Thursday, August 16, 2007

The candidating game

So, my brother emailed me this quiz that compares your views with the positions staked out by US presidential candidates and tells you which candidates match up with you best.

Here are my results, starting with the candidates who got a positive score:

Hunter +34
Romney +30
Giuliani +29
Huckabee +26
McCain +23
Tancredo +20
Cox +14
Thompson +13
Brownback +7

And then we get into negative numbers...

Richardson -15
Obama -15
Biden -16
Paul -17
Clinton -18
Dodd -19
Edwards -19
Gravel -28
Kucinich -30

This actually is pretty close match to my own perceptions of the candidates, especially given the very simple nature of the test. I'm surprised and impressed with how well this works. (I am especially pleased to see that the program figured out that I dislike Ron Paul almost as much as Hillary Clinton. Nice.) Makes me want to go read up on Duncan Hunter...

But it's definitely a very simplistic test. I did it in two minutes, without thinking about it too much, and was surprised with how well its predictions matched my own previous feelings about the candidates. But I think it's not going to be very helpful for people who are still sorting out their own positions on the issues.

I'm lucky. The issues I care most about are pretty clear-cut. For instance, I think that for our intervention in Iraq to succeed, we need a lot of people there for a long time. The way I read history, anything else leaves the place in absolute chaos. So I support more troops in Iraq for a longer time. And all the candidates have a pretty clear stand on that issue at this point. Now, things could be a lot more complicated. For instance, if the surge were yielding obviously spectacular successes, lots of candidates would shift their positions to agree with mine, at least at that level of detail. And then I would have to get a lot more fine-grained, and tease out much more subtle differences.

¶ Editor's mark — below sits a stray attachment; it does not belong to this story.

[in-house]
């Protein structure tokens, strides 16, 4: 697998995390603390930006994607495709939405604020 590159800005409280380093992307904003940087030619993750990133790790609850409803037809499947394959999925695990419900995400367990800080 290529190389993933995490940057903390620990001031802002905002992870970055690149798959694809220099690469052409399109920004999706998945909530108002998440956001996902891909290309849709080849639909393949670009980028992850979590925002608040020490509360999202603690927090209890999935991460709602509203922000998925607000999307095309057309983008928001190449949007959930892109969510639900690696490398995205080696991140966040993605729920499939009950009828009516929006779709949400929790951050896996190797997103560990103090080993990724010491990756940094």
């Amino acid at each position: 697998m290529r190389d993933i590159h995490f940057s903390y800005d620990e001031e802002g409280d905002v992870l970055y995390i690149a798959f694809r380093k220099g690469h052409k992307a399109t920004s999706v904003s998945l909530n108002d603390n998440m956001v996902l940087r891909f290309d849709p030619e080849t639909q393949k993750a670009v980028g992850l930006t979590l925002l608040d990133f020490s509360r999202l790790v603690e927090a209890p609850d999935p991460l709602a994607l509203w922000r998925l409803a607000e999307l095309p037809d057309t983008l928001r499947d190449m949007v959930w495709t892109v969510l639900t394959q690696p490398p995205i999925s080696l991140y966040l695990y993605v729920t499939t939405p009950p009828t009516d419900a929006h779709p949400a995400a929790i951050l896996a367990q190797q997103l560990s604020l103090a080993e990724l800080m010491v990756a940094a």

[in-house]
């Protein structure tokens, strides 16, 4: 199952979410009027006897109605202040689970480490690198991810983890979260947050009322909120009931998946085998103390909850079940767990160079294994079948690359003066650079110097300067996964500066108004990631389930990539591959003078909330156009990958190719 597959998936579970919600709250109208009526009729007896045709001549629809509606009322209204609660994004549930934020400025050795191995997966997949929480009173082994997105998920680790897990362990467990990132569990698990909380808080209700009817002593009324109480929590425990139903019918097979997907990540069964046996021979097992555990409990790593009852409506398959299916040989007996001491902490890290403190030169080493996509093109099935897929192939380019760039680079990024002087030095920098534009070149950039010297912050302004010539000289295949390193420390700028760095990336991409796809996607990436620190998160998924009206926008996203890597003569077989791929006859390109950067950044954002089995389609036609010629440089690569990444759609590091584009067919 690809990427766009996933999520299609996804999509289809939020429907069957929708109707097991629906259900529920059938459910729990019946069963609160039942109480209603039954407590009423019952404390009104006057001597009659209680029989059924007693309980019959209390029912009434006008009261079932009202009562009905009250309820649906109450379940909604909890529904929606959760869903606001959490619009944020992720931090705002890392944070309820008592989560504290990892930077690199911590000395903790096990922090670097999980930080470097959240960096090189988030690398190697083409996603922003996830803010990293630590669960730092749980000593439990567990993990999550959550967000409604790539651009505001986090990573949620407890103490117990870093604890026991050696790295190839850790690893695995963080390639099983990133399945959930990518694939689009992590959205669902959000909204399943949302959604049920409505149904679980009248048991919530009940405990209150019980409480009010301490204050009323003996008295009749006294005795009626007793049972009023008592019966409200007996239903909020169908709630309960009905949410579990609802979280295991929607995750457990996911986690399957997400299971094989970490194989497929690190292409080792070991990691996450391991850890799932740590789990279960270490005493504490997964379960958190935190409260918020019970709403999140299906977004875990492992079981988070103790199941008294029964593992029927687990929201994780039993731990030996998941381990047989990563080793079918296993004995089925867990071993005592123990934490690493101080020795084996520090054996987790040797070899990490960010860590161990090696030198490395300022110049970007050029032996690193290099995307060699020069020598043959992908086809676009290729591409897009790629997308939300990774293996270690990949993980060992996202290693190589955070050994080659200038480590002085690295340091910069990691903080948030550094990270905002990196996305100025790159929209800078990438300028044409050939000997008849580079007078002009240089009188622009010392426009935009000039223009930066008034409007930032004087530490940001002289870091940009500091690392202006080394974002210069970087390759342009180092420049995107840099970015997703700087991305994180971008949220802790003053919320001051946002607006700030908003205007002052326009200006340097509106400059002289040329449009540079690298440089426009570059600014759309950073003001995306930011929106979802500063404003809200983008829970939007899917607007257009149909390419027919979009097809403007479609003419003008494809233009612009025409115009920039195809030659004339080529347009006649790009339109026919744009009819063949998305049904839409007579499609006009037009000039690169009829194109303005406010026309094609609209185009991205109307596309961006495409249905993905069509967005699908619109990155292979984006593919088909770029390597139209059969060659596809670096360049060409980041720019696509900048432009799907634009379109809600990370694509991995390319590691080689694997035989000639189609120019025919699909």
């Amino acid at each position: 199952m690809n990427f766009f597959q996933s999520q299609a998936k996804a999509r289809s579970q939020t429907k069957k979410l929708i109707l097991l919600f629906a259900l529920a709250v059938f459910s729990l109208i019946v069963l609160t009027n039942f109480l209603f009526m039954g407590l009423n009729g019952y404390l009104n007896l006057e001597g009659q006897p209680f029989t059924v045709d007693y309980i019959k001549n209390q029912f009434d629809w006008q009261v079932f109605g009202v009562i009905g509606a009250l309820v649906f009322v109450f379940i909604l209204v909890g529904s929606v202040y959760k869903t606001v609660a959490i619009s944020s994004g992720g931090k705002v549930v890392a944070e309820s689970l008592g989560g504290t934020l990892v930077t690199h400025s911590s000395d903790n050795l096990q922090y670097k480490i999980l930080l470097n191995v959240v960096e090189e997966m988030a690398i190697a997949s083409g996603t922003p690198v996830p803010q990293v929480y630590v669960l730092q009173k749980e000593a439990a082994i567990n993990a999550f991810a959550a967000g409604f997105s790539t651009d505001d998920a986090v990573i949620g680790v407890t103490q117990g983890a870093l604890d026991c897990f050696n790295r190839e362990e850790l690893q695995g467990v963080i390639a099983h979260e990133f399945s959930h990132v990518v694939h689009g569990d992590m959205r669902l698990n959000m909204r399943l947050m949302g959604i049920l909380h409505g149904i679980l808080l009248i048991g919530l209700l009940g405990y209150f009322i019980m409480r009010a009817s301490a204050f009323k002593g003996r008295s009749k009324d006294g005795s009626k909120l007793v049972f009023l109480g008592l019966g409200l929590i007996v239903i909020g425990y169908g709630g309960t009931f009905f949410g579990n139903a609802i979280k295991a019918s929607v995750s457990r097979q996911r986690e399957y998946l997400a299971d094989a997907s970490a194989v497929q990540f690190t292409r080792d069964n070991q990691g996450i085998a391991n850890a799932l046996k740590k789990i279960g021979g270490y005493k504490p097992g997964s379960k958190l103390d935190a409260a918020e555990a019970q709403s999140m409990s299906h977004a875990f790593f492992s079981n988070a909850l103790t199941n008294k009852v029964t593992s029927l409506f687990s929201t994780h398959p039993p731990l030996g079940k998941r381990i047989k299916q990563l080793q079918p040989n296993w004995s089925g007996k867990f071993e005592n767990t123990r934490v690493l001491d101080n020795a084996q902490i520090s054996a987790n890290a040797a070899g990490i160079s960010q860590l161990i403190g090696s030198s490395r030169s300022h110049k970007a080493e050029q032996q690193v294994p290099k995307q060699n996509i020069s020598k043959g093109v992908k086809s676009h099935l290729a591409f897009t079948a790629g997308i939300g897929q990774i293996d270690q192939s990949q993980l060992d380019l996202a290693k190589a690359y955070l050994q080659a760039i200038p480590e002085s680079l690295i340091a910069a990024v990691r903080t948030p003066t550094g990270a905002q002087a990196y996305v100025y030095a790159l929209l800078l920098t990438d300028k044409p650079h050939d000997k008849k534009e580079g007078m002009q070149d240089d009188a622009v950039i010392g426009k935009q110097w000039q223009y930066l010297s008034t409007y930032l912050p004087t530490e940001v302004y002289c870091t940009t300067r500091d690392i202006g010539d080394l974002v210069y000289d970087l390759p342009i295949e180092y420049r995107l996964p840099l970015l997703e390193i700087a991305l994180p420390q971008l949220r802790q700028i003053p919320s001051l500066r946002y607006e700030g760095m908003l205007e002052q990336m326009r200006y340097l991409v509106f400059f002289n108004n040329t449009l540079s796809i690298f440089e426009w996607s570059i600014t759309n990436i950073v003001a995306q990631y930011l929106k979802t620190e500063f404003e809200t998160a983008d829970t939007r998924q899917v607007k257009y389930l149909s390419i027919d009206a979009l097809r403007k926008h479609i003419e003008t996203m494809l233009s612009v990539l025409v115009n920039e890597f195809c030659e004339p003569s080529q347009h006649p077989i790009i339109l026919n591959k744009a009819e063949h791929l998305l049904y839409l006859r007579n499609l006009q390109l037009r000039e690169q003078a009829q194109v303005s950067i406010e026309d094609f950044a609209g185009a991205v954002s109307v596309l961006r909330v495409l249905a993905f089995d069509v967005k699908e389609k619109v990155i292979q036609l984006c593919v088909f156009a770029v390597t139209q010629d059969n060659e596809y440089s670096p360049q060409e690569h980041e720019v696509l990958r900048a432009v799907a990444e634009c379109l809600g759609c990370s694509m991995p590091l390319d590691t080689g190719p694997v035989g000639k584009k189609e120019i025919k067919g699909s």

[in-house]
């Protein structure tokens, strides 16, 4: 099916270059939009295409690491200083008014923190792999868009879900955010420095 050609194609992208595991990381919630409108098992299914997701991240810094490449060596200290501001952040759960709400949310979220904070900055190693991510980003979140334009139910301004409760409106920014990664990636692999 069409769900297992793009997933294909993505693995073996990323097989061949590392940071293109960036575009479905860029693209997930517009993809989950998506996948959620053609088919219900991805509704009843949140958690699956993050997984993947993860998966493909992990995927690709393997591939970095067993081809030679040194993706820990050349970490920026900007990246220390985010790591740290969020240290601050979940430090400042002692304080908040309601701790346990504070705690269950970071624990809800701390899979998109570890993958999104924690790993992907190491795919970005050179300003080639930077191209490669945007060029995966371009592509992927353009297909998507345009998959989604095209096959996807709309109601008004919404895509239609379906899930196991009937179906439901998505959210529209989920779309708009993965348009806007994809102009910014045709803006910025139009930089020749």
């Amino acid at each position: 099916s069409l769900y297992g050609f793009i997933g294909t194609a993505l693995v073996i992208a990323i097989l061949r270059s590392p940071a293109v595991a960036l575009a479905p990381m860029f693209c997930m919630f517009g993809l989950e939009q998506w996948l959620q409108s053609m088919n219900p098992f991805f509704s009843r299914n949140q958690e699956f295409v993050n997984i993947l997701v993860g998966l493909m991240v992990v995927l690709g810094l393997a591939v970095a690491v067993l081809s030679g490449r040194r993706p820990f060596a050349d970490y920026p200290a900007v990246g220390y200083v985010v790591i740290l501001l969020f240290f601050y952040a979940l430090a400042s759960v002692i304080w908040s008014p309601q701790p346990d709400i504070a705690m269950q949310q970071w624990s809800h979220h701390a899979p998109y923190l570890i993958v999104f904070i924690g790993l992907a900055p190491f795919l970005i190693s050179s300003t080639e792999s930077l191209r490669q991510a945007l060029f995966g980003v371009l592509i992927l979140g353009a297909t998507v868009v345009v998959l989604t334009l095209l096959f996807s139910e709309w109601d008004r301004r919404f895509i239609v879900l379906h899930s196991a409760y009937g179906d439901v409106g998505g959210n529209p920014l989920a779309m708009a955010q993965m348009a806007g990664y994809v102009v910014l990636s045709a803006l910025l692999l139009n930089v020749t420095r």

That's where the health care issue is, to my way of thinking. Some candidates have positions that are widely divergent, but most of them are pretty close, and you have to get into the nuances to see what the differences are, in lots of cases. For instance, Mitt Romney got a sort of universal health care system started in Massachusetts, but it's not the same kind of universal health care system that Hillary Clinton tried to get passed in 1993. But that was 14 years ago. When she says she wants to reform the health care system now, how different will her plan be from Romney's? And then we have people whose position is much less clear, and much more based in platitudes that obscure these small, nuanced differences-- like Barack Obama.

As I say, I'm lucky. There are a few issues that matter more to me than the rest, and the candidates have staked out pretty clear (and different) positions on those few issues. There are a few other issues like this (I have a friend who decides entirely on what kind of Supreme Court justices the candidate is likely to nominate.) but most are not. I'm just glad I'm not deciding on education policy, or something like that. After quickly eliminating the ones who are way out there at the extreme, I'd be left with the muddled middle. And I'd never be able to figure out who to support.

So, I'd probably just do what I did last time, and support a beltway outsider.


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